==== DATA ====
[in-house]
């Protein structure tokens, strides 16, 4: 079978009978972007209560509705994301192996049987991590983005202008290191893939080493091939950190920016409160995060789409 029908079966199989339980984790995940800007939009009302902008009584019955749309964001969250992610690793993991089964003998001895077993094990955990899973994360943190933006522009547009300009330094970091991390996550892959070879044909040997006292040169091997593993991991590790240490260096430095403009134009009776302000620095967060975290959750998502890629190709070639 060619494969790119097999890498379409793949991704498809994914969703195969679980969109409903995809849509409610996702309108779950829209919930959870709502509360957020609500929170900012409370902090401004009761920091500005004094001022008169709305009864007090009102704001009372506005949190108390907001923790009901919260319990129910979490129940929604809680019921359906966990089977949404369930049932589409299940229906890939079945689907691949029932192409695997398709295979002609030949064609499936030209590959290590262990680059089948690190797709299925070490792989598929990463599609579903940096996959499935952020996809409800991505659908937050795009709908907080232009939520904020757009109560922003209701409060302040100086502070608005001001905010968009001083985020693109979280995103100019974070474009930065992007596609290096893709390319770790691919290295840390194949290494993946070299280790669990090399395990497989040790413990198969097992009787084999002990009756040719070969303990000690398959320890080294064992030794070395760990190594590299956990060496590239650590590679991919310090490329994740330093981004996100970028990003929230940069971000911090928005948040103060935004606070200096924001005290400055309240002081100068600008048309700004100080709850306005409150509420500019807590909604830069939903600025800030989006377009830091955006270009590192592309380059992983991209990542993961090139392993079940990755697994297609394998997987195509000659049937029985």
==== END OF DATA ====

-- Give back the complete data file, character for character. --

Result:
[in-house]
């Protein structure tokens, strides 16, 4: 079978009978972007209560509705994301192996049987991590983005202008290191893939080493091939950190920016409160995060789409 029908079966199989339980984790995940800007939009009302902008009584019955749309964001969250992610690793993991089964003998001895077993094990955990899973994360943190933006522009547009300009330094970091991390996550892959070879044909040997006292040169091997593993991991590790240490260096430095403009134009009776302000620095967060975290959750998502890629190709070639 060619494969790119097999890498379409793949991704498809994914969703195969679980969109409903995809849509409610996702309108779950829209919930959870709502509360957020609500929170900012409370902090401004009761920091500005004094001022008169709305009864007090009102704001009372506005949190108390907001923790009901919260319990129910979490129940929604809680019921359906966990089977949404369930049932589409299940229906890939079945689907691949029932192409695997398709295979002609030949064609499936030209590959290590262990680059089948690190797709299925070490792989598929990463599609579903940096996959499935952020996809409800991505659908937050795009709908907080232009939520904020757009109560922003209701409060302040100086502070608005001001905010968009001083985020693109979280995103100019974070474009930065992007596609290096893709390319770790691919290295840390194949290494993946070299280790669990090399395990497989040790413990198969097992009787084999002990009756040719070969303990000690398959320890080294064992030794070395760990190594590299956990060496590239650590590679991919310090490329994740330093981004996100970028990003929230940069971000911090928005948040103060935004606070200096924001005290400055309240002081100068600008048309700004100080709850306005409150509420500019807590909604830069939903600025800030989006377009830091955006270009590192592309380059992983991209990542993961090139392993079940990755697994297609394998997987195509000659049937029985």